Latex and spray enamel, graffiti remover, and collage on canvas in reclaimed plywood frame
29 x 25 x 2 in framed (73.7 x 63.5 x 5.1 cm framed)
Karlos Cárcamo’s Kase Paintings absorb and deploy materials associated with contemporary urban culture to internalize and rework the history of modernism and the formal language of abstraction. Cárcamo’s paintings take...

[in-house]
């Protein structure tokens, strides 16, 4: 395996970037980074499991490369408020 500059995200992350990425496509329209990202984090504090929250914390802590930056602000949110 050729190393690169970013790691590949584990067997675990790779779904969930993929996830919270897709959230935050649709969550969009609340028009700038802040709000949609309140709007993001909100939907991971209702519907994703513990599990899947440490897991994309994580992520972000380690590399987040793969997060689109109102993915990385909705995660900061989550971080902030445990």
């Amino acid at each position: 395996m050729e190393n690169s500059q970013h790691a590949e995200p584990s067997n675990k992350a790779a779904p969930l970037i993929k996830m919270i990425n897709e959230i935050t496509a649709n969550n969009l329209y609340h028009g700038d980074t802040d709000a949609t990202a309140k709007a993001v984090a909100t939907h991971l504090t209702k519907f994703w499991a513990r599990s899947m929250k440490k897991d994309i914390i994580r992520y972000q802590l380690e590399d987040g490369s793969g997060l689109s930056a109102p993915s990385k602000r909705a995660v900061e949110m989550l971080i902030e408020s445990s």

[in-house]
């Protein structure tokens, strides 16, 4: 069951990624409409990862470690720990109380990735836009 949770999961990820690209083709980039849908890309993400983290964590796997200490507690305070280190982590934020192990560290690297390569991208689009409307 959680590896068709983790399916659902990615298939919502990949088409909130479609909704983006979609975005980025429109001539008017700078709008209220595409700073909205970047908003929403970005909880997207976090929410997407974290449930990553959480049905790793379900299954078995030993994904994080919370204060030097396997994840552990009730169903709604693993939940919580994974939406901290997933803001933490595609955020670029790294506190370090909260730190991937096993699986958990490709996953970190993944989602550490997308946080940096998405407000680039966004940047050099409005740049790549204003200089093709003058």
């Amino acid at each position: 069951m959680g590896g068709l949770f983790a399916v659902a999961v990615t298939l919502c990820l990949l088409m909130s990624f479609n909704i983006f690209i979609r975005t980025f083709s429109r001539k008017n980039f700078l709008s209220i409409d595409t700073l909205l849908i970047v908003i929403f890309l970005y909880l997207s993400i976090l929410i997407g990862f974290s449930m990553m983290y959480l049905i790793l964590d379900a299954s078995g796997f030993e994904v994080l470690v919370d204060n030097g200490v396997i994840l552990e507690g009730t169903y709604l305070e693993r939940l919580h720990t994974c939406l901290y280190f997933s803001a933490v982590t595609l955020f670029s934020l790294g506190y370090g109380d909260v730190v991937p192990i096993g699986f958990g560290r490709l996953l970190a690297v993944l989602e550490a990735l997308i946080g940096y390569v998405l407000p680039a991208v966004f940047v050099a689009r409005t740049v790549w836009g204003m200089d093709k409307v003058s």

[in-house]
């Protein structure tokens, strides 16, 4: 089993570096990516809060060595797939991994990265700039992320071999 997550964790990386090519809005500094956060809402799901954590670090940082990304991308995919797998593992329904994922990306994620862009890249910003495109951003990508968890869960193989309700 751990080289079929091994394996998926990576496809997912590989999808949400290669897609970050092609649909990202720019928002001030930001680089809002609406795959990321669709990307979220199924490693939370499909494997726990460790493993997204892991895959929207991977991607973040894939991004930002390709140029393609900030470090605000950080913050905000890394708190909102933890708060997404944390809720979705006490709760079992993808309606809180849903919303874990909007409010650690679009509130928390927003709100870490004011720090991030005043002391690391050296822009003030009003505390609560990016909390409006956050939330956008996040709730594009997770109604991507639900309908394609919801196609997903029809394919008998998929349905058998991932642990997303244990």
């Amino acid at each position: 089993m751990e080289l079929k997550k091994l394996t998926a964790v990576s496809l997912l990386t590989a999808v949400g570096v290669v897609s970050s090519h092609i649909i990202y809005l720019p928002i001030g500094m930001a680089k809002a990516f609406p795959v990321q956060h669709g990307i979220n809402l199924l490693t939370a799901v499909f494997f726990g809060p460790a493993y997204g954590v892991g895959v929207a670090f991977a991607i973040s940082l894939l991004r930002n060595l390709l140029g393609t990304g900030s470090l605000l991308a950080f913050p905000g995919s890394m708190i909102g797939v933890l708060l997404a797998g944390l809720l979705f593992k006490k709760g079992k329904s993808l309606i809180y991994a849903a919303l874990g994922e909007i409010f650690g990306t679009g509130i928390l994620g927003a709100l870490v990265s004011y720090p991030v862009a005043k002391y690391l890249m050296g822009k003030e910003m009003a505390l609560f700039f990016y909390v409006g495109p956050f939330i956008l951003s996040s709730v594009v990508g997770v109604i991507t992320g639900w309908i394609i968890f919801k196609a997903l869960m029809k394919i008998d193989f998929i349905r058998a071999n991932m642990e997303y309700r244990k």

Karlos Cárcamo’s Kase Paintings absorb and deploy materials associated with contemporary urban culture to internalize and rework the history of modernism and the formal language of abstraction. Cárcamo’s paintings take a conceptual approach that the artist likens to the “sampling” that defines much of contemporary rap and hip-hop. By placing depreciated artistic strategies like graffiti within the context of established art historical contexts like cubism or color field expressionism, the Kase Paintings infuse recognizable compositional approaches with a reimagined sensibility. The importance of graffiti is embedded in the titles of the works themselves, which are a tribute to 1970s and 80s New York City graffiti artist Jeffrey Brown. Incorporating found materials, notably in the frames, which often bear scorch prints or other marks indicating a complex, multivariate history, Cárcamo’s finished works hew to the restrained aesthetics of mid-century modernist works by Lucio Fontana or Robert Ryman. Throughout the Kase Paintings, Cárcamo uses elements of removal, collage, spray paint, and other conceptual or industrial strategies to create objects whose formalist sophistication invites a subtler engagement with value and process. By inviting in practices and materials that are typically perceived as less valuable, Cárcamo’s deceptively minimal, visually refined paintings invite a reconsideration of material, formal, and art historical hierarchies.